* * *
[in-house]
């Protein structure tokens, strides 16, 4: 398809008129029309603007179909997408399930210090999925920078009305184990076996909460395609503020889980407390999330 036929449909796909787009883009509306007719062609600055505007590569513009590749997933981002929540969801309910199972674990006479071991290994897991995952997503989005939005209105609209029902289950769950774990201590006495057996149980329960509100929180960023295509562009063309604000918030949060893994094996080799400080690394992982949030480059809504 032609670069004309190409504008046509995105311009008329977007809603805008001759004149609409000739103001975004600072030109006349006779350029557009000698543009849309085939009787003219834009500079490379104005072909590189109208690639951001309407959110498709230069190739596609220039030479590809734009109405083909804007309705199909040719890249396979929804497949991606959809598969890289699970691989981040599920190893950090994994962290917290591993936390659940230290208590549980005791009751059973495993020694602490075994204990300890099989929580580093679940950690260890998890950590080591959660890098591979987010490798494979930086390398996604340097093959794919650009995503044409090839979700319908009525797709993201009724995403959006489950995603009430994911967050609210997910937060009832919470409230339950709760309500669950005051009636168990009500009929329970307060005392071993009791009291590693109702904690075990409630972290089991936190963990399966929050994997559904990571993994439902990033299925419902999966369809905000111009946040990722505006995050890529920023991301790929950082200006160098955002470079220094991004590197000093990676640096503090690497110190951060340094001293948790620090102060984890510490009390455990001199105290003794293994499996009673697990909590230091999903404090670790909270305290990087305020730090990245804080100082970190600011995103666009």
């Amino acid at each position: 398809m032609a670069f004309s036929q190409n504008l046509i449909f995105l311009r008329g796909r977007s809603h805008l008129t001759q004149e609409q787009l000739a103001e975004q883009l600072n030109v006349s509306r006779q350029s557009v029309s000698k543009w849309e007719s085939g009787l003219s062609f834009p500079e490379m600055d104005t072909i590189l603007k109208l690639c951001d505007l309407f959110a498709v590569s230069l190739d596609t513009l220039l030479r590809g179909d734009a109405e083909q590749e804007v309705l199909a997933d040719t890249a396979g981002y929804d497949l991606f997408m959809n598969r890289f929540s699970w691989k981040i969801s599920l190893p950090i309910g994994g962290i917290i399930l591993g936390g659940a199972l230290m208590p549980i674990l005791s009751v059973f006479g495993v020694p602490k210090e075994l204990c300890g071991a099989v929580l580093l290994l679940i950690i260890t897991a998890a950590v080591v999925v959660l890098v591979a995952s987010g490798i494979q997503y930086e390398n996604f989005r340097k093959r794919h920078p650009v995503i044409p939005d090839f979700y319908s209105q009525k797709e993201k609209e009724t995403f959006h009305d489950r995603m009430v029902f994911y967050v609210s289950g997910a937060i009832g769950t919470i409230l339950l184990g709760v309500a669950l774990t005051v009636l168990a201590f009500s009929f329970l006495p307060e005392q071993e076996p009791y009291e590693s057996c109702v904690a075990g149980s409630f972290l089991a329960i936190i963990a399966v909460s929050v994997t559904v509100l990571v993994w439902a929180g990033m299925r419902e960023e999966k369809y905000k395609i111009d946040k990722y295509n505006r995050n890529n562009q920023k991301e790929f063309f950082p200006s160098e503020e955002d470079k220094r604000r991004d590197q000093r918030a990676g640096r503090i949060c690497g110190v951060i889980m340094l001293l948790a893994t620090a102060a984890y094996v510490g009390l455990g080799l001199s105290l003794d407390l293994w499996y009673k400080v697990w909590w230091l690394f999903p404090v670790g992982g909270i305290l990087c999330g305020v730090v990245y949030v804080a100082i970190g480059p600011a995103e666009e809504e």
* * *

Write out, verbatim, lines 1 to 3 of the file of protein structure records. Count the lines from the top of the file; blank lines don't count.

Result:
[in-house]
């Protein structure tokens, strides 16, 4: 398809008129029309603007179909997408399930210090999925920078009305184990076996909460395609503020889980407390999330 036929449909796909787009883009509306007719062609600055505007590569513009590749997933981002929540969801309910199972674990006479071991290994897991995952997503989005939005209105609209029902289950769950774990201590006495057996149980329960509100929180960023295509562009063309604000918030949060893994094996080799400080690394992982949030480059809504 032609670069004309190409504008046509995105311009008329977007809603805008001759004149609409000739103001975004600072030109006349006779350029557009000698543009849309085939009787003219834009500079490379104005072909590189109208690639951001309407959110498709230069190739596609220039030479590809734009109405083909804007309705199909040719890249396979929804497949991606959809598969890289699970691989981040599920190893950090994994962290917290591993936390659940230290208590549980005791009751059973495993020694602490075994204990300890099989929580580093679940950690260890998890950590080591959660890098591979987010490798494979930086390398996604340097093959794919650009995503044409090839979700319908009525797709993201009724995403959006489950995603009430994911967050609210997910937060009832919470409230339950709760309500669950005051009636168990009500009929329970307060005392071993009791009291590693109702904690075990409630972290089991936190963990399966929050994997559904990571993994439902990033299925419902999966369809905000111009946040990722505006995050890529920023991301790929950082200006160098955002470079220094991004590197000093990676640096503090690497110190951060340094001293948790620090102060984890510490009390455990001199105290003794293994499996009673697990909590230091999903404090670790909270305290990087305020730090990245804080100082970190600011995103666009």
């Amino acid at each position: 398809m032609a670069f004309s036929q190409n504008l046509i449909f995105l311009r008329g796909r977007s809603h805008l008129t001759q004149e609409q787009l000739a103001e975004q883009l600072n030109v006349s509306r006779q350029s557009v029309s000698k543009w849309e007719s085939g009787l003219s062609f834009p500079e490379m600055d104005t072909i590189l603007k109208l690639c951001d505007l309407f959110a498709v590569s230069l190739d596609t513009l220039l030479r590809g179909d734009a109405e083909q590749e804007v309705l199909a997933d040719t890249a396979g981002y929804d497949l991606f997408m959809n598969r890289f929540s699970w691989k981040i969801s599920l190893p950090i309910g994994g962290i917290i399930l591993g936390g659940a199972l230290m208590p549980i674990l005791s009751v059973f006479g495993v020694p602490k210090e075994l204990c300890g071991a099989v929580l580093l290994l679940i950690i260890t897991a998890a950590v080591v999925v959660l890098v591979a995952s987010g490798i494979q997503y930086e390398n996604f989005r340097k093959r794919h920078p650009v995503i044409p939005d090839f979700y319908s209105q009525k797709e993201k609209e009724t995403f959006h009305d489950r995603m009430v029902f994911y967050v609210s289950g997910a937060i009832g769950t919470i409230l339950l184990g709760v309500a669950l774990t005051v009636l168990a201590f009500s009929f329970l006495p307060e005392q071993e076996p009791y009291e590693s057996c109702v904690a075990g149980s409630f972290l089991a329960i936190i963990a399966v909460s929050v994997t559904v509100l990571v993994w439902a929180g990033m299925r419902e960023e999966k369809y905000k395609i111009d946040k990722y295509n505006r995050n890529n562009q920023k991301e790929f063309f950082p200006s160098e503020e955002d470079k220094r604000r991004d590197q000093r918030a990676g640096r503090i949060c690497g110190v951060i889980m340094l001293l948790a893994t620090a102060a984890y094996v510490g009390l455990g080799l001199s105290l003794d407390l293994w499996y009673k400080v697990w909590w230091l690394f999903p404090v670790g992982g909270i305290l990087c999330g305020v730090v990245y949030v804080a100082i970190g480059p600011a995103e666009e809504e």